How to take care of yourself when caring for another: Supporting a loved one through end of life care

Supporting a loved one, whether family or friend, during their end of life care can be the most difficult, but also the most generous of gifts a person can give. In order to provide our loved ones with the emotional and physical support they need however, we also need to take time, reflect and look after ourselves as well.

During this time many care or support givers put their own needs and emotions aside as they prioritise their focus on the person who is unwell and downplay the huge physical and emotional toll this may be having on themselves. The stress and burnout this can create can be significant, especially when caring for others over a long period.

It is common for us to begin our grief and loss journey before a loved one has passed away, so be kind to yourself. This can happen cumulatively and over the course of time as we encounter changes in roles, relationships and another’s dependence on us, as we let go of hopes and dreams and experiences we may never get the chance to share with or witness the individual enjoying, and as we observe our loved one’s health deteriorating.

Importantly, we must make time for ourselves:

  • Relax: Make having some down-time and relaxing a priority and part of your own self-care to strengthen your emotional well-being when taking on a role of caring for or supporting another. This may be in the form of listening to music, reading a book, going for a walk, using your hands and getting creative, or even watching a TV show you enjoy. Although doing something relaxing for yourself may take as little as 10 minutes, we can forget to prioritise this daily when we are preoccupied with a loved one’s well-being.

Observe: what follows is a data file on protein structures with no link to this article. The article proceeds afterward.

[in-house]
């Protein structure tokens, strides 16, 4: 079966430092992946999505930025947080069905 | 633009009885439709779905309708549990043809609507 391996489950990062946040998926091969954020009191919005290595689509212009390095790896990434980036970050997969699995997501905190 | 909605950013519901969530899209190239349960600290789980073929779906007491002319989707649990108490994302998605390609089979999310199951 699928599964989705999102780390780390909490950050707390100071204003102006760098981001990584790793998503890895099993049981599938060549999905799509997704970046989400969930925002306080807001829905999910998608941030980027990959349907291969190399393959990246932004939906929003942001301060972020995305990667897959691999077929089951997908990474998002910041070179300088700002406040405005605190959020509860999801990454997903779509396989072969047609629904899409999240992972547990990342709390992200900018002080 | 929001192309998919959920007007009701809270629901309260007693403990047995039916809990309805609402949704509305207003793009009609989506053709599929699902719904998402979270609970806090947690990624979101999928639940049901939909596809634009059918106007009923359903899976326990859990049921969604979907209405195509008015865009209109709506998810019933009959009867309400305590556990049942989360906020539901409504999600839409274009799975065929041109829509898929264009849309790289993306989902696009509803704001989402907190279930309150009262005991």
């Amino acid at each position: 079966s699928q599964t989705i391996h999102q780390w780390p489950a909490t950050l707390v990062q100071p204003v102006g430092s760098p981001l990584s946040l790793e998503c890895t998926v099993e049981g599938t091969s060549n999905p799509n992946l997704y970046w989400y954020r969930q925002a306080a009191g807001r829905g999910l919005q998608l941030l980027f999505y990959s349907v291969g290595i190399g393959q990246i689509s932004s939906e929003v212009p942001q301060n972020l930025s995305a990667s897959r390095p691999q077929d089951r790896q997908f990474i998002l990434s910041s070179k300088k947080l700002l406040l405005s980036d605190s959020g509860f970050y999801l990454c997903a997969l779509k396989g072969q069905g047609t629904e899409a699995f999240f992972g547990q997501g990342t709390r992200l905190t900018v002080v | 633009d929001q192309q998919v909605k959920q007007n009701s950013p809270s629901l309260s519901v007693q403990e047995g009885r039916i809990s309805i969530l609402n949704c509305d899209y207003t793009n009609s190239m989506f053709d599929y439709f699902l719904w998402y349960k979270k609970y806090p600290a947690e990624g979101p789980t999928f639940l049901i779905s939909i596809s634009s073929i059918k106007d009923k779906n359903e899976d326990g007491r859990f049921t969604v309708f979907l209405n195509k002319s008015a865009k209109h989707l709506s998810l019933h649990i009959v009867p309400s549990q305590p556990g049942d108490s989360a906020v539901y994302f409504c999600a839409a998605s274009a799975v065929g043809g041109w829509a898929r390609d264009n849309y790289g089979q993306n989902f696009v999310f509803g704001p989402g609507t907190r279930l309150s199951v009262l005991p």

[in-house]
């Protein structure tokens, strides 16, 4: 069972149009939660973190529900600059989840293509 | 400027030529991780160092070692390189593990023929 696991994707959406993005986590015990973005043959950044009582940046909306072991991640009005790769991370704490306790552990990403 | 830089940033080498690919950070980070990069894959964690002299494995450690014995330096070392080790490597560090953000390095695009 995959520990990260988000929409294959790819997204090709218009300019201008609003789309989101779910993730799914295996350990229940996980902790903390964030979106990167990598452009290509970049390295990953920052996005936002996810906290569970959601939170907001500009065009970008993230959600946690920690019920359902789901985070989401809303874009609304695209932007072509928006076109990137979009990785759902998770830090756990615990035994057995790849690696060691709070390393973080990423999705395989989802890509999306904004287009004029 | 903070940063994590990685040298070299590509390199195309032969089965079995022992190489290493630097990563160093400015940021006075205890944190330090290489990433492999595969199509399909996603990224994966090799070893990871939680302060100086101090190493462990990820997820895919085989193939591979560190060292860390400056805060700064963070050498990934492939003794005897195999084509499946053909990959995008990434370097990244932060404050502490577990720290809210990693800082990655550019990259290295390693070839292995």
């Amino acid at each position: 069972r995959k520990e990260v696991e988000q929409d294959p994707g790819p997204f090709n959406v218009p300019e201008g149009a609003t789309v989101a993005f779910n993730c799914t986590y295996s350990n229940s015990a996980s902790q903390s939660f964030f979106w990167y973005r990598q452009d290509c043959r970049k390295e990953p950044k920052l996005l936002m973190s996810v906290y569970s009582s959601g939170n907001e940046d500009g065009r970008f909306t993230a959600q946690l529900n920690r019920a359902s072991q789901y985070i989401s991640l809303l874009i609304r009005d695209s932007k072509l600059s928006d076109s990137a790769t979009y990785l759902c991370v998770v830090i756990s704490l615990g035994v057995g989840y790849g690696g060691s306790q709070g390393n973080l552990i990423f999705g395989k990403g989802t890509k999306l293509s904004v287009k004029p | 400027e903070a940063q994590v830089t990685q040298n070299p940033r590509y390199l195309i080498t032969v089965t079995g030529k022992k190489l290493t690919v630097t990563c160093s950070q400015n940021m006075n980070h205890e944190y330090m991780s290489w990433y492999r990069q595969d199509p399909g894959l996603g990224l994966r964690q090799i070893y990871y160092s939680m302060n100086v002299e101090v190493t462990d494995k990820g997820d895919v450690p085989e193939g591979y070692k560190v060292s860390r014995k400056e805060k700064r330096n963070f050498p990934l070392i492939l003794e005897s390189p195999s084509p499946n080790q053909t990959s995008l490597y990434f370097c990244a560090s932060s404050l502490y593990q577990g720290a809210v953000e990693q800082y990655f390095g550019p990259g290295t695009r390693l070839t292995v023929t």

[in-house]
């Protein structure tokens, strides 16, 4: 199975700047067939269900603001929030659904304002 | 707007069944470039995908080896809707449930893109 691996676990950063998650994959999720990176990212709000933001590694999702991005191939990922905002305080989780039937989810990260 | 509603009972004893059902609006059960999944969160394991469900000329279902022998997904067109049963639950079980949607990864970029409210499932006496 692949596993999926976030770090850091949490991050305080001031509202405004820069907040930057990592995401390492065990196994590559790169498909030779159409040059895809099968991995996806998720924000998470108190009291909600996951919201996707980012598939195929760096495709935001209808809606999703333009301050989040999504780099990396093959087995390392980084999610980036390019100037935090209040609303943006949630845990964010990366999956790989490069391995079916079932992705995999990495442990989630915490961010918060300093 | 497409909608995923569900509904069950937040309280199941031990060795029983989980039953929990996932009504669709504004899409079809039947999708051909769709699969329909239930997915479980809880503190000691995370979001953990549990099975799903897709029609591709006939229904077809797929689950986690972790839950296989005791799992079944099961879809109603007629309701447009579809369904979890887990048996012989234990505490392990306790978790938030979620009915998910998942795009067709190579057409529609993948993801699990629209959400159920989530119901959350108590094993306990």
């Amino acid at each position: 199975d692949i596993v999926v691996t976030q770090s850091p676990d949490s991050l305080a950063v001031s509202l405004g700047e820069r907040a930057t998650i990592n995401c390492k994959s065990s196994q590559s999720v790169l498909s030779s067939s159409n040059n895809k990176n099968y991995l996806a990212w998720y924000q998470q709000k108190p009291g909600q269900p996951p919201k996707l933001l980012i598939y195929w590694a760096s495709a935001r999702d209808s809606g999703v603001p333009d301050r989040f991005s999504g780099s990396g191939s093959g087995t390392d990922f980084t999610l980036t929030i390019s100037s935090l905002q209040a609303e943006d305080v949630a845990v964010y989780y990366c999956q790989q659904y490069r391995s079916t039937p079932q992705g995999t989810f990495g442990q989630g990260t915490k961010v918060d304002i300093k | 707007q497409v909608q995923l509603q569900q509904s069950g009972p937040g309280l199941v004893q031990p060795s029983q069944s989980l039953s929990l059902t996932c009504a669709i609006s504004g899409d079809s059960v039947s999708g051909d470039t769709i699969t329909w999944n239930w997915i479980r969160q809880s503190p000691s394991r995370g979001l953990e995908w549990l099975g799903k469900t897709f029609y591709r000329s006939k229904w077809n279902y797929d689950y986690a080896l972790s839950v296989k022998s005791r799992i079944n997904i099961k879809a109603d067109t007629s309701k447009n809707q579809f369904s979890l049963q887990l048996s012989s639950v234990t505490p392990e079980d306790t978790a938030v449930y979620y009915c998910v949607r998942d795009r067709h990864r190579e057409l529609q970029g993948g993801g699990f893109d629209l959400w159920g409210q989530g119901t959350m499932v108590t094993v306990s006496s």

• Stay connected: Give yourself permission to stay connected with your own social support whether that be friends, family, partner, or combination of all three. This may not always be straight forward, so compromising and finding new, different or easier ways of keeping in touch with family and friends will be paramount. Remember to not feel so obliged to other people that your catch ups add more stress to your already full stress-bucket. By slightly changing the way we catch up with and communicate with our friends and family, we can stay connected and access that social support we may need, whilst putting in small boundaries and not over-committing ourselves during a time that may already feel overwhelming
  • It’s OK to ask for help: You do not have to do this on your own, and support is out there. All you have to do is ask for help from family, friends, the hospice, hospitals or private counsellors or psychologists. Educate yourself with the support that is out there and don’t be afraid to put your hand up if you need to take it. You may like to write a list of things others can do for you, both big and small and allow others to help with things like making appointments, helping with groceries, cooking a meal etc. Quite often others would love to help out in some way, but may not know how to. Joining a support group may also be helpful and you can often choose what sort of medium you may want to participate through, whether this be in person, over the phone, or online.

Strive to be as kind and as gentle towards yourself as you would to others during this time.

If you feel like you or someone you love would be interested in finding out more about the support we can offer at Attuned, please call our receptionist on 8361 7008 or email [email protected]

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